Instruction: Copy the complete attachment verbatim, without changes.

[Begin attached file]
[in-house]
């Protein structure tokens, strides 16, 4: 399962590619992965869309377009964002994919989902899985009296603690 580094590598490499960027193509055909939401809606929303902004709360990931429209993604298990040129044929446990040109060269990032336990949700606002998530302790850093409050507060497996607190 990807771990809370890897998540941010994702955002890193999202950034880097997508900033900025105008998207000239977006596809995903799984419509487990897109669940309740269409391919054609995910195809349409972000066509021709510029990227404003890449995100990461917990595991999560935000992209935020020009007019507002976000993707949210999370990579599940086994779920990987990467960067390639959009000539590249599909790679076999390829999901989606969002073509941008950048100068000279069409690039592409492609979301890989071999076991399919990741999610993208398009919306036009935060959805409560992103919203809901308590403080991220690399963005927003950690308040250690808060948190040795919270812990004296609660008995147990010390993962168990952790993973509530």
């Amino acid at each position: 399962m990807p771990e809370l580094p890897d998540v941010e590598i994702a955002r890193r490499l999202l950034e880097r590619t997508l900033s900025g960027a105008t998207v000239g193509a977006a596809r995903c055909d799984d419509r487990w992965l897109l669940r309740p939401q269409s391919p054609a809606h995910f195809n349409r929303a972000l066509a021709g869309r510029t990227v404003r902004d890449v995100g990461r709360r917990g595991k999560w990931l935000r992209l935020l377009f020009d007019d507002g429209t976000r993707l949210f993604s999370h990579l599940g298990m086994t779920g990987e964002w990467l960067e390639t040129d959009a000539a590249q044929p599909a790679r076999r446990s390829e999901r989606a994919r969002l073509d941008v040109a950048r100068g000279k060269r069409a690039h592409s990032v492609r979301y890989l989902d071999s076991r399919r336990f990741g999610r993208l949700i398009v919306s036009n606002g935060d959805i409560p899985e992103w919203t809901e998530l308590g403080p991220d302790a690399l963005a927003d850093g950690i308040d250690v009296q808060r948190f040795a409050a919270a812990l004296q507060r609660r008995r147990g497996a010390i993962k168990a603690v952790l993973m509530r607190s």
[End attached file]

[in-house]
């Protein structure tokens, strides 16, 4: 399962590619992965869309377009964002994919989902899985009296603690 580094590598490499960027193509055909939401809606929303902004709360990931429209993604298990040129044929446990040109060269990032336990949700606002998530302790850093409050507060497996607190 990807771990809370890897998540941010994702955002890193999202950034880097997508900033900025105008998207000239977006596809995903799984419509487990897109669940309740269409391919054609995910195809349409972000066509021709510029990227404003890449995100990461917990595991999560935000992209935020020009007019507002976000993707949210999370990579599940086994779920990987990467960067390639959009000539590249599909790679076999390829999901989606969002073509941008950048100068000279069409690039592409492609979301890989071999076991399919990741999610993208398009919306036009935060959805409560992103919203809901308590403080991220690399963005927003950690308040250690808060948190040795919270812990004296609660008995147990010390993962168990952790993973509530």
């Amino acid at each position: 399962m990807p771990e809370l580094p890897d998540v941010e590598i994702a955002r890193r490499l999202l950034e880097r590619t997508l900033s900025g960027a105008t998207v000239g193509a977006a596809r995903c055909d799984d419509r487990w992965l897109l669940r309740p939401q269409s391919p054609a809606h995910f195809n349409r929303a972000l066509a021709g869309r510029t990227v404003r902004d890449v995100g990461r709360r917990g595991k999560w990931l935000r992209l935020l377009f020009d007019d507002g429209t976000r993707l949210f993604s999370h990579l599940g298990m086994t779920g990987e964002w990467l960067e390639t040129d959009a000539a590249q044929p599909a790679r076999r446990s390829e999901r989606a994919r969002l073509d941008v040109a950048r100068g000279k060269r069409a690039h592409s990032v492609r979301y890989l989902d071999s076991r399919r336990f990741g999610r993208l949700i398009v919306s036009n606002g935060d959805i409560p899985e992103w919203t809901e998530l308590g403080p991220d302790a690399l963005a927003d850093g950690i308040d250690v009296q808060r948190f040795a409050a919270a812990l004296q507060r609660r008995r147990g497996a010390i993962k168990a603690v952790l993973m509530r607190s």